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I know that there was a guy that could get 100 decimal digits of $\pi$ before computers were able to get thousands.

How did the guy do that?

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At least two ways: Machin's formulae or the arithmetic-geometric mean. See this. –  J. M. Dec 1 '10 at 12:45
    
Sorry.. duplicated :( –  Diego Dec 1 '10 at 12:47
    
I'd love to accept both answers!!! –  Diego Dec 1 '10 at 13:13

4 Answers 4

up vote 5 down vote accepted

According to Wikipedia, John Machin combined the formula $$\frac{\pi}{4}=4\cot^{-1}5-\cot^{-1}239$$ with the Taylor series expansion for the inverse tangent in order to compute $\pi$ to 100 decimal places.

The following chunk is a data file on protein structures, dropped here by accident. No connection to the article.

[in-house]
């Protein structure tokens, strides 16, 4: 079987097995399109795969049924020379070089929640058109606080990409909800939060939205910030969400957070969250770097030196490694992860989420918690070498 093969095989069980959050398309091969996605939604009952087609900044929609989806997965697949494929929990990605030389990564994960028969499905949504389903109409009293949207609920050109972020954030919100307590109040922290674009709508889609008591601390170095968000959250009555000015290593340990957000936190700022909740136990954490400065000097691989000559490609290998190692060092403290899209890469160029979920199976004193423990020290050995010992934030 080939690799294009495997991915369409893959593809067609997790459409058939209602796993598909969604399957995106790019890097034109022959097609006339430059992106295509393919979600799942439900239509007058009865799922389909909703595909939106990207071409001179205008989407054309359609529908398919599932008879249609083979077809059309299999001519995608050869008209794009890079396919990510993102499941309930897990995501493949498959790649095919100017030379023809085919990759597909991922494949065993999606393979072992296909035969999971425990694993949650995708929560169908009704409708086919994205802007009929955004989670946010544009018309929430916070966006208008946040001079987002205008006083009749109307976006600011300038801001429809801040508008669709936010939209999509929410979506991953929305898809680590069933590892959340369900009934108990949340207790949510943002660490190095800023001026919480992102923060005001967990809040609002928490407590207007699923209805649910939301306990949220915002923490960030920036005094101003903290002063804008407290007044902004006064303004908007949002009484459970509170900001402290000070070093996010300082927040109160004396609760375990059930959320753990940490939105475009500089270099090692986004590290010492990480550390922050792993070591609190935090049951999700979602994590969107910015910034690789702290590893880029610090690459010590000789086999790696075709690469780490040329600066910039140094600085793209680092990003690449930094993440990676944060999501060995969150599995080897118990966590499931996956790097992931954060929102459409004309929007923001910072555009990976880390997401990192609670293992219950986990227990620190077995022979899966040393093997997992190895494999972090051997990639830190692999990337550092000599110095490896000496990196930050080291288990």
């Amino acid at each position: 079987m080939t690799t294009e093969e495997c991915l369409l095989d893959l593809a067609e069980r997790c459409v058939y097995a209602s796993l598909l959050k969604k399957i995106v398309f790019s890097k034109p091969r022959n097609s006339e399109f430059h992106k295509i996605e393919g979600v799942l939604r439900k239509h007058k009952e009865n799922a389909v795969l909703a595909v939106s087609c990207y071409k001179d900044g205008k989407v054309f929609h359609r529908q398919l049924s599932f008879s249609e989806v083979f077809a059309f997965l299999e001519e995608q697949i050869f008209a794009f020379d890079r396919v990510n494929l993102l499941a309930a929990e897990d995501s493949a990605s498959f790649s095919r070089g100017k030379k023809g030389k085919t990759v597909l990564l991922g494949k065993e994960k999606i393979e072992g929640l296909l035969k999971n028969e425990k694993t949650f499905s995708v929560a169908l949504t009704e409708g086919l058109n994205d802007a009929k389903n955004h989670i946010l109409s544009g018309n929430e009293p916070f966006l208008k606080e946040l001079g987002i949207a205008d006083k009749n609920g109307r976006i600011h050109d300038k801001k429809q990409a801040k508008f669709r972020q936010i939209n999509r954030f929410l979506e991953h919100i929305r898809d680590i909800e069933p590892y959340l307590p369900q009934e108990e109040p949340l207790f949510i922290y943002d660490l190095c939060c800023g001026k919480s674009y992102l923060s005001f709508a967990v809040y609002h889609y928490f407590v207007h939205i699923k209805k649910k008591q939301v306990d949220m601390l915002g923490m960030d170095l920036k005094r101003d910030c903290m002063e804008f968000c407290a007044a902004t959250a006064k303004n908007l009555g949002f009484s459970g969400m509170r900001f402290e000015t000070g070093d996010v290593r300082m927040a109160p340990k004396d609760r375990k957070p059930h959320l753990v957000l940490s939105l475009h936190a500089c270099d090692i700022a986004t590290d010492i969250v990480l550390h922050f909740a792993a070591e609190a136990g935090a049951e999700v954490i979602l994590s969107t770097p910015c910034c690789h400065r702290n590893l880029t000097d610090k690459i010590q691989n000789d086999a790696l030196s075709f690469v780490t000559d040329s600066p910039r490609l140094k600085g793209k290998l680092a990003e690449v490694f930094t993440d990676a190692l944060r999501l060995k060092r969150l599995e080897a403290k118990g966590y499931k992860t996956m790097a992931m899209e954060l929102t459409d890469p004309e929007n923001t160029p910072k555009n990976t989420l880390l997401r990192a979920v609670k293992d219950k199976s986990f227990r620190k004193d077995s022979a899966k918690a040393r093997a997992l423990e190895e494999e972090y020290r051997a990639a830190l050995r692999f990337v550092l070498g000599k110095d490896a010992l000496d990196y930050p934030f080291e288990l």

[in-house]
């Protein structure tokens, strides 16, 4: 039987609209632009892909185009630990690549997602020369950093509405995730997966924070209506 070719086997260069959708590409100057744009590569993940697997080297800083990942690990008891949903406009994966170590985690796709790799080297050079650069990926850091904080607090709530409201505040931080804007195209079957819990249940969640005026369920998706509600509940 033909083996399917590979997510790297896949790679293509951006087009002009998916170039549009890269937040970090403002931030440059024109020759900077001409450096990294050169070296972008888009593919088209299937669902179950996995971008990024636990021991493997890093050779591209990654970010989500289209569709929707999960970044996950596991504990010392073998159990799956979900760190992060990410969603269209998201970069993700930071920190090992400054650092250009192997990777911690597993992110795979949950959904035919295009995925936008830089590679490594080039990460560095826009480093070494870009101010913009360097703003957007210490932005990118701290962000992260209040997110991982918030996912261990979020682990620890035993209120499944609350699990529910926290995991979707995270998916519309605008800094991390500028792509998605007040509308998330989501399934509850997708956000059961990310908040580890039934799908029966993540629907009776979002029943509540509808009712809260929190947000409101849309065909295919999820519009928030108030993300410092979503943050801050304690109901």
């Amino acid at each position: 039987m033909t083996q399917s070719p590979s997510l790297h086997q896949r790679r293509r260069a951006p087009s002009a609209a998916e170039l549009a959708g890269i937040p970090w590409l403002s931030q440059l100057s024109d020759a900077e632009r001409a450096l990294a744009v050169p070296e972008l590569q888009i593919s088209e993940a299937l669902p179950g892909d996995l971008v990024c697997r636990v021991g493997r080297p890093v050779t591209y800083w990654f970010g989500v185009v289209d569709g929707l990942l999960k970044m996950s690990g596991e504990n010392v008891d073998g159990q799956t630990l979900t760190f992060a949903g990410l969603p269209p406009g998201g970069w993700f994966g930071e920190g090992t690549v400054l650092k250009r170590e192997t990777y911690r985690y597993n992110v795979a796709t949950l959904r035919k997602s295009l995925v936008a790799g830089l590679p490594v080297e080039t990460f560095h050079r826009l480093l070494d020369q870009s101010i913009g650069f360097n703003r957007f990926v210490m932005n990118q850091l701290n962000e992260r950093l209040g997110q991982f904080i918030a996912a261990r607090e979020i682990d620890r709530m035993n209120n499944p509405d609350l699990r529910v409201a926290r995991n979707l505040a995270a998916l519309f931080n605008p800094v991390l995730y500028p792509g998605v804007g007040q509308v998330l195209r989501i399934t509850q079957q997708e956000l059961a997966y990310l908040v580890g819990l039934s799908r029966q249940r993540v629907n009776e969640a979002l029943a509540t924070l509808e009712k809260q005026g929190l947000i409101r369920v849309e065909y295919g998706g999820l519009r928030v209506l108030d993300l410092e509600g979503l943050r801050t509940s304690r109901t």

A previous record was due to Abraham Sharp who used an arcsine series to find 72 decimal digits.

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Check this, you can find n-th PI digit without computing previous ones :) It was a big surprise when this formula was discovered.

http://en.wikipedia.org/wiki/Bailey%E2%80%93Borwein%E2%80%93Plouffe_formula

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See also Pi: A Source Book.

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This page on the chronology of pi contains many useful notes on how the pre-computer era calculations of $\pi$ were performed.

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